Heisman finalist on display in annual Shrine Game
A month ago, Collin Klein was being celebrated on one of college football's biggest stages as a finalist for the Heisman Trophy.
Now he's back to trying to prove that he's more than just a good college player.
The former Kansas State quarterback headlines a group of NFL hopefuls that will be on display for scouts in Saturday's annual East West Shrine Game in St. Petersburg, Fla.
''It's been a lot of fun. A lot of new stuff, so I'm drinking from a fire hydrant, but we're having a good time,'' said Klein, who will play for the East team. ''It's great to meet and get to know the guys. It's a great opportunity and I'm trying to make the most of it.''
While many of the players projected to go in the early rounds of April's NFL draft are participating in the Senior Bowl later this month, the Shrine Game has developed a reputation in recent years as a place where scouts can discover an overlooked prospect.
Washington Redskins rookie running back Alfred Morris is probably the most recent example.
The former Florida Atlantic standout was barely a speck on draft boards before catching the eyes of scouts during his practice week in St. Petersburg for last year's Shrine Game.
He went on to be drafted in the sixth round of the 2012 draft by the Redskins and rushed for more than 1,600 yards and 13 touchdowns as a rookie this season.
West team coach Lehman Bennett said that track record for this and other all-star games has only invigorated this year's participants more.
''These guys are here like a job interview, selling themselves, so it doesn't take a whole lot of motivation,'' Bennett said. ''They realize what's at stake. They can become a third-round draft choice or a second-round draft choice instead of a fifth-round draft choice. That's what we're trying to help them do.''
Bennett said players that have impressed him this week include former Texas Tech quarterback Seth Doege, 6-foot-7 former Nevada tight end Zach Sudfeld and Utah State RB Kerwynn Williams, who is just 5-8 and 191 pounds.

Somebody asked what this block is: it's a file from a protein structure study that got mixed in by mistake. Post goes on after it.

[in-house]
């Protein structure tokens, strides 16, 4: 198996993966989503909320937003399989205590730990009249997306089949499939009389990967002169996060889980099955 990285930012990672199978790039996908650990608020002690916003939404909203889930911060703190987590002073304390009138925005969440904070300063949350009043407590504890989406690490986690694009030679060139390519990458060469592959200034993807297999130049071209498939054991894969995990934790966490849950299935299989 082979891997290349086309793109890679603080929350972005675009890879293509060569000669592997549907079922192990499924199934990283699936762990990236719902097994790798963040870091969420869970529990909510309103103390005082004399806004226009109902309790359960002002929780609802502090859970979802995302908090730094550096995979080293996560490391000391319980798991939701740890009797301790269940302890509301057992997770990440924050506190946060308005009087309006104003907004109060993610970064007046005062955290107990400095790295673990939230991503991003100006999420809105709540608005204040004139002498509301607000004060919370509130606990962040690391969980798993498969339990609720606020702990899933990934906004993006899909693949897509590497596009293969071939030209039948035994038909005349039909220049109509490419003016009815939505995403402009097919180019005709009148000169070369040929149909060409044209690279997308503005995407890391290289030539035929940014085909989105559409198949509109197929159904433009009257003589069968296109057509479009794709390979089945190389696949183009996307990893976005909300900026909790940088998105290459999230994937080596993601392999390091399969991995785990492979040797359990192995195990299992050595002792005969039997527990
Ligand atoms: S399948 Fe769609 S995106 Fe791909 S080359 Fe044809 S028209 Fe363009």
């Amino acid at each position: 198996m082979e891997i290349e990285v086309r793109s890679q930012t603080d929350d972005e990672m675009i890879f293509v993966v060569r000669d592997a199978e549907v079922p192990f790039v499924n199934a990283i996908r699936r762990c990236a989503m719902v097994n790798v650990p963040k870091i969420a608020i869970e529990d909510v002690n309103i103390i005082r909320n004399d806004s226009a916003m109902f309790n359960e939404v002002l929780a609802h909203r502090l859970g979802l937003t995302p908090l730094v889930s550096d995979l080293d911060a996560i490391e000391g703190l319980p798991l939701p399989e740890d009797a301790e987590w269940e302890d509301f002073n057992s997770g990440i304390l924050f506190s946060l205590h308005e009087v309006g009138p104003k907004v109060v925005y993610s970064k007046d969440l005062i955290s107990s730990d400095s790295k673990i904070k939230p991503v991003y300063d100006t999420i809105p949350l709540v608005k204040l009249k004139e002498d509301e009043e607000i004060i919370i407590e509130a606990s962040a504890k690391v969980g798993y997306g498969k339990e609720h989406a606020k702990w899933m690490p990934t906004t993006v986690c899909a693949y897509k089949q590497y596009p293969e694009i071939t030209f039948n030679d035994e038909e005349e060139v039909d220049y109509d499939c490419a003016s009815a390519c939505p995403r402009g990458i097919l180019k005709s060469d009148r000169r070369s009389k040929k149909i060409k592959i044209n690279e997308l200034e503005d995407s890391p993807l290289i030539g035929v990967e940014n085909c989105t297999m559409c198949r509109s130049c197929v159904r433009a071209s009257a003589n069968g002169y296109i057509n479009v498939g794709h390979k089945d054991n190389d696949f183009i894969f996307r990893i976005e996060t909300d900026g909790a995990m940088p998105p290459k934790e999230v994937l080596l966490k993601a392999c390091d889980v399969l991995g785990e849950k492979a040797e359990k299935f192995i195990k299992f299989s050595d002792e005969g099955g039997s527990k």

''He's a small guy. The NFL's going to grade him down a little bit, but he's got real good quickness in him,'' he said of Williams. ''I think he has a good chance to make it.''
On defense, Bennett likes cornerback Terry Hawthorne from Illinois and linebackers Nathan Williams (Ohio State) A.J. Klein (Iowa State).
East linebacker Sam Barrington, who went to nearby South Florida, said the overriding emotion he's felt this week is just thankfulness for the opportunity to improve his professional stock.
''You watch some of these guys all around the country, and now to be out amongst these guys, it's a blessing and I'm appreciative of that,'' he said. ''The most important thing is to accumulate some skills from these coaches and learn. I'm trying to put myself in better position for the NFL.''
But for a player like Klein, who has been on the national stage for a big name program, it's no secret that the stakes and spotlight will be brighter.
Klein had a remarkable senior season, throwing for 2,641 yards and 16 touchdowns. He also rushed for more than 900 yards to go along with 23 rushing touchdowns.
Former Heisman winner Tim Tebow faced a halo of scrutiny coming out of a standout career at Florida because of his throwing motion. Klein, too, is being trailed by those same questions and told reporters this week that he had no interest in changing positions on the pro level.
That places everything back on his performance in the handful of months before the draft, beginning on Saturday.
Though, East coach Jerry Glanville puts him in rare company among quarterbacks.
''He has so many pluses to him,'' Glanville said. ''He reminds me years ago of a youngster at Tennessee, went on and played for the Colts, now he plays for Denver. I see a lot of the same characteristics in him.''
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